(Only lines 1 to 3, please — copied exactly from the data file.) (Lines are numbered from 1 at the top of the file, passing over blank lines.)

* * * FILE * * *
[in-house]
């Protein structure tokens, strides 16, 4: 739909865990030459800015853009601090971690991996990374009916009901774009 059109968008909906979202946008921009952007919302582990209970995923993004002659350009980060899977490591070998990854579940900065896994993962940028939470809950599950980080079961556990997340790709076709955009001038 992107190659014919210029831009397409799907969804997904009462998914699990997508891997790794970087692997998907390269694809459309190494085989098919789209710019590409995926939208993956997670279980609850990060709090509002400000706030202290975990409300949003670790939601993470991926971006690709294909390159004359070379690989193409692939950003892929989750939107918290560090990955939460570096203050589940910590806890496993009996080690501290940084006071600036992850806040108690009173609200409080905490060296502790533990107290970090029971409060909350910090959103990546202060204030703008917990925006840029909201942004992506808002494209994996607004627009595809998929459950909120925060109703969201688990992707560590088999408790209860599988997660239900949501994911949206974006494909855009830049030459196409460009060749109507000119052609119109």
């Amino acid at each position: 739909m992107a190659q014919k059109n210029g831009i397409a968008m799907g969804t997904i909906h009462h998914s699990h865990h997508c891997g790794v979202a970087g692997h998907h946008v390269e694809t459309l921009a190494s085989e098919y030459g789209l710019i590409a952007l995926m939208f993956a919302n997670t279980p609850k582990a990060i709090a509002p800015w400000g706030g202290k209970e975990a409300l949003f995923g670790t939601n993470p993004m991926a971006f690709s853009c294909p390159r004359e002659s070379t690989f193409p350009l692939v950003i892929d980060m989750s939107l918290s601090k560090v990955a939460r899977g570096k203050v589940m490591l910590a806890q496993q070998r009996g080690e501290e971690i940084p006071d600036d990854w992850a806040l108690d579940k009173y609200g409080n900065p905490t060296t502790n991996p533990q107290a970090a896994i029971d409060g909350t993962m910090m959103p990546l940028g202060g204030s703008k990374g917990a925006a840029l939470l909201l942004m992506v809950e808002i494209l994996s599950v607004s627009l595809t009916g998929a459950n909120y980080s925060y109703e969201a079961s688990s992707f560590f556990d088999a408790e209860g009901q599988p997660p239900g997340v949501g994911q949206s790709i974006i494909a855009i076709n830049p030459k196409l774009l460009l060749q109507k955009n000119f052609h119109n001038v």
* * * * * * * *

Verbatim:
[in-house]
């Protein structure tokens, strides 16, 4: 739909865990030459800015853009601090971690991996990374009916009901774009 059109968008909906979202946008921009952007919302582990209970995923993004002659350009980060899977490591070998990854579940900065896994993962940028939470809950599950980080079961556990997340790709076709955009001038 992107190659014919210029831009397409799907969804997904009462998914699990997508891997790794970087692997998907390269694809459309190494085989098919789209710019590409995926939208993956997670279980609850990060709090509002400000706030202290975990409300949003670790939601993470991926971006690709294909390159004359070379690989193409692939950003892929989750939107918290560090990955939460570096203050589940910590806890496993009996080690501290940084006071600036992850806040108690009173609200409080905490060296502790533990107290970090029971409060909350910090959103990546202060204030703008917990925006840029909201942004992506808002494209994996607004627009595809998929459950909120925060109703969201688990992707560590088999408790209860599988997660239900949501994911949206974006494909855009830049030459196409460009060749109507000119052609119109």
């Amino acid at each position: 739909m992107a190659q014919k059109n210029g831009i397409a968008m799907g969804t997904i909906h009462h998914s699990h865990h997508c891997g790794v979202a970087g692997h998907h946008v390269e694809t459309l921009a190494s085989e098919y030459g789209l710019i590409a952007l995926m939208f993956a919302n997670t279980p609850k582990a990060i709090a509002p800015w400000g706030g202290k209970e975990a409300l949003f995923g670790t939601n993470p993004m991926a971006f690709s853009c294909p390159r004359e002659s070379t690989f193409p350009l692939v950003i892929d980060m989750s939107l918290s601090k560090v990955a939460r899977g570096k203050v589940m490591l910590a806890q496993q070998r009996g080690e501290e971690i940084p006071d600036d990854w992850a806040l108690d579940k009173y609200g409080n900065p905490t060296t502790n991996p533990q107290a970090a896994i029971d409060g909350t993962m910090m959103p990546l940028g202060g204030s703008k990374g917990a925006a840029l939470l909201l942004m992506v809950e808002i494209l994996s599950v607004s627009l595809t009916g998929a459950n909120y980080s925060y109703e969201a079961s688990s992707f560590f556990d088999a408790e209860g009901q599988p997660p239900g997340v949501g994911q949206s790709i974006i494909a855009i076709n830049p030459k196409l774009l460009l060749q109507k955009n000119f052609h119109n001038v």